Premium handcrafted cigars often create a sense of excitement. Like wine or any fine beverage, the construction of a cigar is a meticulous and time-consuming process. Each part of the cigar is carefully crafted by the best cigar rollers and has a crucial role in the experience of smoking. Generally, a genuine handmade cigar is made of at least three different tobacco varieties often referred to as filler, binder, and wrapping. All the flavour differences in cigars come from minor variations of these elements. You will be spending quality time with a quality product, and it will be to your benefit to reflect upon its creation before lighting up.

1. The Wrapper

The wrapper is the exterior component of the cigar you see and is responsible for making the cigar look appealing to sight and touch. The wrapper is made from a tobacco leaf, and connoisseurs can usually tell where the plant was grown and even the tobacco varieties based on some regional variations. An attractive wrapper is a thin and delicate leaf with few visible veins and a smooth texture.

Cubans will argue that the wrapper or “capa” only plays an aesthetic role, while others claim that the wrapper accounts for at least half of the cigar’s flavour. An interesting aspect of the wrapper is that you can tell the strength of the taste and the ageing period based on its colour. The lighter the colour, the lighter the cigar’s taste and the stronger the darker. The wrapper also accounts for 60% to 90% of the cigars’ flavour. It holds a lot of the aroma of the cigar. Many cigar lovers use the cold draw technique to taste the cigar before they light it up. The aroma they taste as they draw in from the cigar is mostly from the wrapper and not necessarily from the tobacco.

2. The Binder

The binder, a robust tobacco that has a texture reminiscent of parchment, is located just below the wrapper, and it has the function of keeping in place the tobacco filler. As the wrapper is both fragile and delicate, it is not sturdy enough to carry the contents of the cigar alone. Thanks to hand-rolling techniques, this special part of the cigar remains in place and usually, no glue is being used. This portion of the cigar often plays a role in guiding the burn. Genuine Cuban cigars are burned evenly and slowly, leaving ash that resembles salt and pepper.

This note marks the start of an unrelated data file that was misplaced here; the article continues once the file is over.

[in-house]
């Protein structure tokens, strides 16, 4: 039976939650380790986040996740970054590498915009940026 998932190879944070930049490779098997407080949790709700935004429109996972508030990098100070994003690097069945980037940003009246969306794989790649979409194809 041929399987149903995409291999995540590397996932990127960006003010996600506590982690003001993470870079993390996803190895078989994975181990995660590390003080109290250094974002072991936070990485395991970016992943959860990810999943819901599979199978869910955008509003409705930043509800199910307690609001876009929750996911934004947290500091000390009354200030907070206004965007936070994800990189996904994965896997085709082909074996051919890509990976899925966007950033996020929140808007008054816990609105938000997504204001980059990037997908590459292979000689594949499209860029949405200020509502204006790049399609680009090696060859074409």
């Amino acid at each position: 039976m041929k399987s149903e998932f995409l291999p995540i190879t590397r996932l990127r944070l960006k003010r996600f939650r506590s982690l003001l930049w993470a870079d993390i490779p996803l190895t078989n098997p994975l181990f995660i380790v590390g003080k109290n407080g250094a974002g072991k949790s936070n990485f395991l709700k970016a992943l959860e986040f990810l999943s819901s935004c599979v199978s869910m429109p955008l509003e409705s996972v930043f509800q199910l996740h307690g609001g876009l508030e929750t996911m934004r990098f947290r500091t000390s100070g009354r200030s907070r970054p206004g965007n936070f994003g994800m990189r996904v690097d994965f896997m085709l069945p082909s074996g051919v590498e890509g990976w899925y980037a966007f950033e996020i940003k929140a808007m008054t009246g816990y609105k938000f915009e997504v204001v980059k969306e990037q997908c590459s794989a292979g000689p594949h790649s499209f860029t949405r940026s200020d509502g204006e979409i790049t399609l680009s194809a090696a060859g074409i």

3. The Filler

The filler of the cigar is the tobacco you smoke and accounts for the majority of a cigar’s tobacco. Based on the type of cigar, it can be made from a single batch of tobacco, giving the cigar a uniform taste, or it can be a well-blended selection of different tobacco primings. There are a multitude of batches used and expertly blended in order to make a certain aroma, which is why the blending recipes of many producers are well-kept secrets to preserve the prestige of the cigars. The filler tobacco can be pressed in various types, granting it several characteristics. If the cigar has a higher tobacco density, the draw is fuller and the smoke strength is higher, while a loosely pressed cigar is lighter and the draw is easier. The cigar also consists of two types of filler, long and short. The length of a cigar’s filler is often indicative of its quality, which is why the longer filler is used in the rolling of most premium handmade cigars. Cheaper machine-made cigars typically consist of short filler, which are small pieces of tobacco and are sometimes treated with chemicals to adjust the flavour.

4. The Head and Cap

The cigar’s head is the capped area that you put in your mouth, and it is made from the same tobacco as the wrapper. When you are ready to smoke your cigar, you must cut the cap, the very tip of the head, so that you can draw through it. The goal in making this cut is to create a smooth opening without compromising the integrity of the cigar, thus keeping the break clean and not frayed. You want to cut off enough for a smooth draw, but not so much that you cut into the main wrapper and risk unravelling it. There are several ways to cut a cap by either punching a hole, making a V-shaped incision or carefully slicing part of the cap off. Slicing is the most common method. The transition between the body of the cigar and the cap is a delicate line called the seam, which marks where you should stop smoking a cigar.

5. The Foot

The foot is the part reserved for lighting, preferably with a butane lighter or cigar specific match. A powerful flame that will evenly light the whole edge will help you to have an even burn and a delicious draw. Never letting the flame touch the cigar, light the foot by holding the cigar at a 45-degree angle over the flame, about three to four inches from the tip of the cigar (depending on the height of the flame). Remember to rotate the cigar while slowly puffing on it to prevent an uneven burn. You can gently blow on the foot to ensure a complete lighting.

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